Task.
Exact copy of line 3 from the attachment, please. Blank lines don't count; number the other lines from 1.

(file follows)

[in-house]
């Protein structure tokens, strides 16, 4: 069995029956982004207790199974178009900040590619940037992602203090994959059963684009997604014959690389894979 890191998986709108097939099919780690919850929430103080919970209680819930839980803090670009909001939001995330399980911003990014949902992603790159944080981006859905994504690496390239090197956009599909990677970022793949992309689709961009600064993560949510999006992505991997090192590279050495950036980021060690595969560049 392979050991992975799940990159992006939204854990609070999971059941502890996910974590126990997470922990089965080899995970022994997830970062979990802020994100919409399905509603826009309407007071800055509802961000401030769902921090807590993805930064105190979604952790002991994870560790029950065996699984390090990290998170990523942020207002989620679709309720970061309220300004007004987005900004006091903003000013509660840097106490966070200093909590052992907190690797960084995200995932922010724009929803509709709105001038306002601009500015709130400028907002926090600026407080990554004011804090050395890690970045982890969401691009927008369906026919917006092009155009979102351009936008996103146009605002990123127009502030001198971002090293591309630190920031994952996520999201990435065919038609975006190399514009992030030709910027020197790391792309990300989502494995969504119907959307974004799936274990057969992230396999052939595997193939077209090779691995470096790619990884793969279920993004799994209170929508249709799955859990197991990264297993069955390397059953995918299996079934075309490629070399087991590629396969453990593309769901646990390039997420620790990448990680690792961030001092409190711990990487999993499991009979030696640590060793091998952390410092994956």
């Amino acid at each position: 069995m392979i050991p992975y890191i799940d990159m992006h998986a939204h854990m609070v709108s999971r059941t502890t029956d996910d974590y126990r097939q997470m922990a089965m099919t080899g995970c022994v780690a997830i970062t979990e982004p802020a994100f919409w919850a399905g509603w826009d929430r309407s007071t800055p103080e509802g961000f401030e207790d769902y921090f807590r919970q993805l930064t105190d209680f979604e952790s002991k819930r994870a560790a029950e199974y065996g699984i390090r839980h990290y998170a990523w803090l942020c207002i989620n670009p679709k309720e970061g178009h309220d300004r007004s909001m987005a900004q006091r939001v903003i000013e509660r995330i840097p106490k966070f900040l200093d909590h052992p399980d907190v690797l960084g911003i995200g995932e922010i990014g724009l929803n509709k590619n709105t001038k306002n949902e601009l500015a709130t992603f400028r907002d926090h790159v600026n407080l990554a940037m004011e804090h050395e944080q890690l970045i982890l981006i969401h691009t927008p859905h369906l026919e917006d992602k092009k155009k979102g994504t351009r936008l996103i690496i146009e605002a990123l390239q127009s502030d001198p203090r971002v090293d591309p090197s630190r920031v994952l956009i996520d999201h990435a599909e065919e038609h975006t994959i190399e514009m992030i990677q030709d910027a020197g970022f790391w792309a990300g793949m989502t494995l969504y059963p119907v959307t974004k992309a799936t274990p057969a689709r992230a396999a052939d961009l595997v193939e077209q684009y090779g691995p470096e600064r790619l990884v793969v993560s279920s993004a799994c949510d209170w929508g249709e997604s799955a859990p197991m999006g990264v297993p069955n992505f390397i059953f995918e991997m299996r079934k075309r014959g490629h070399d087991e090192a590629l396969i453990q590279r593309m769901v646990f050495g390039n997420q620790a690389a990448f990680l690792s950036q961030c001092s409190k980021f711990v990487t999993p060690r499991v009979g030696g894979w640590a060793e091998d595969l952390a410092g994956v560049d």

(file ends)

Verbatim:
């Amino acid at each position: 069995m392979i050991p992975y890191i799940d990159m992006h998986a939204h854990m609070v709108s999971r059941t502890t029956d996910d974590y126990r097939q997470m922990a089965m099919t080899g995970c022994v780690a997830i970062t979990e982004p802020a994100f919409w919850a399905g509603w826009d929430r309407s007071t800055p103080e509802g961000f401030e207790d769902y921090f807590r919970q993805l930064t105190d209680f979604e952790s002991k819930r994870a560790a029950e199974y065996g699984i390090r839980h990290y998170a990523w803090l942020c207002i989620n670009p679709k309720e970061g178009h309220d300004r007004s909001m987005a900004q006091r939001v903003i000013e509660r995330i840097p106490k966070f900040l200093d909590h052992p399980d907190v690797l960084g911003i995200g995932e922010i990014g724009l929803n509709k590619n709105t001038k306002n949902e601009l500015a709130t992603f400028r907002d926090h790159v600026n407080l990554a940037m004011e804090h050395e944080q890690l970045i982890l981006i969401h691009t927008p859905h369906l026919e917006d992602k092009k155009k979102g994504t351009r936008l996103i690496i146009e605002a990123l390239q127009s502030d001198p203090r971002v090293d591309p090197s630190r920031v994952l956009i996520d999201h990435a599909e065919e038609h975006t994959i190399e514009m992030i990677q030709d910027a020197g970022f790391w792309a990300g793949m989502t494995l969504y059963p119907v959307t974004k992309a799936t274990p057969a689709r992230a396999a052939d961009l595997v193939e077209q684009y090779g691995p470096e600064r790619l990884v793969v993560s279920s993004a799994c949510d209170w929508g249709e997604s799955a859990p197991m999006g990264v297993p069955n992505f390397i059953f995918e991997m299996r079934k075309r014959g490629h070399d087991e090192a590629l396969i453990q590279r593309m769901v646990f050495g390039n997420q620790a690389a990448f990680l690792s950036q961030c001092s409190k980021f711990v990487t999993p060690r499991v009979g030696g894979w640590a060793e091998d595969l952390a410092g994956v560049d």